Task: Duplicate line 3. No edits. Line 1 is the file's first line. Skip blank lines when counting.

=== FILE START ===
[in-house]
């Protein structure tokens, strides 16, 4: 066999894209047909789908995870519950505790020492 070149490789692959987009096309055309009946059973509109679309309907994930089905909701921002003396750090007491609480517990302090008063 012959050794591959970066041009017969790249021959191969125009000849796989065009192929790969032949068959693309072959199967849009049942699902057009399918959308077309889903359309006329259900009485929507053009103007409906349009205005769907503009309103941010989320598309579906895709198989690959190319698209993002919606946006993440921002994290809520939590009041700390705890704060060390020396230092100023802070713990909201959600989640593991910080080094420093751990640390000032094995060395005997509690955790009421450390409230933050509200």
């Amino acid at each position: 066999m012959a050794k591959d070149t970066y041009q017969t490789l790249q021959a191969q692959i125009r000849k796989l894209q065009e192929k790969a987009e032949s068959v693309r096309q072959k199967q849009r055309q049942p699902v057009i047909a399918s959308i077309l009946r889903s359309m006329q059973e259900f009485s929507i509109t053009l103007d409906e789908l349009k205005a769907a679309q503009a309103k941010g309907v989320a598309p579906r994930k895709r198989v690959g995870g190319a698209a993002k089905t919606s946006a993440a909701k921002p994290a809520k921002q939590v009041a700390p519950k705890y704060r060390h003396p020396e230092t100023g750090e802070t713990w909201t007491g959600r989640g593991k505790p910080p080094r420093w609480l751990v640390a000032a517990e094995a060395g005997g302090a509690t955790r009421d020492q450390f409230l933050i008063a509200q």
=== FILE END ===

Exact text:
């Amino acid at each position: 066999m012959a050794k591959d070149t970066y041009q017969t490789l790249q021959a191969q692959i125009r000849k796989l894209q065009e192929k790969a987009e032949s068959v693309r096309q072959k199967q849009r055309q049942p699902v057009i047909a399918s959308i077309l009946r889903s359309m006329q059973e259900f009485s929507i509109t053009l103007d409906e789908l349009k205005a769907a679309q503009a309103k941010g309907v989320a598309p579906r994930k895709r198989v690959g995870g190319a698209a993002k089905t919606s946006a993440a909701k921002p994290a809520k921002q939590v009041a700390p519950k705890y704060r060390h003396p020396e230092t100023g750090e802070t713990w909201t007491g959600r989640g593991k505790p910080p080094r420093w609480l751990v640390a000032a517990e094995a060395g005997g302090a509690t955790r009421d020492q450390f409230l933050i008063a509200q």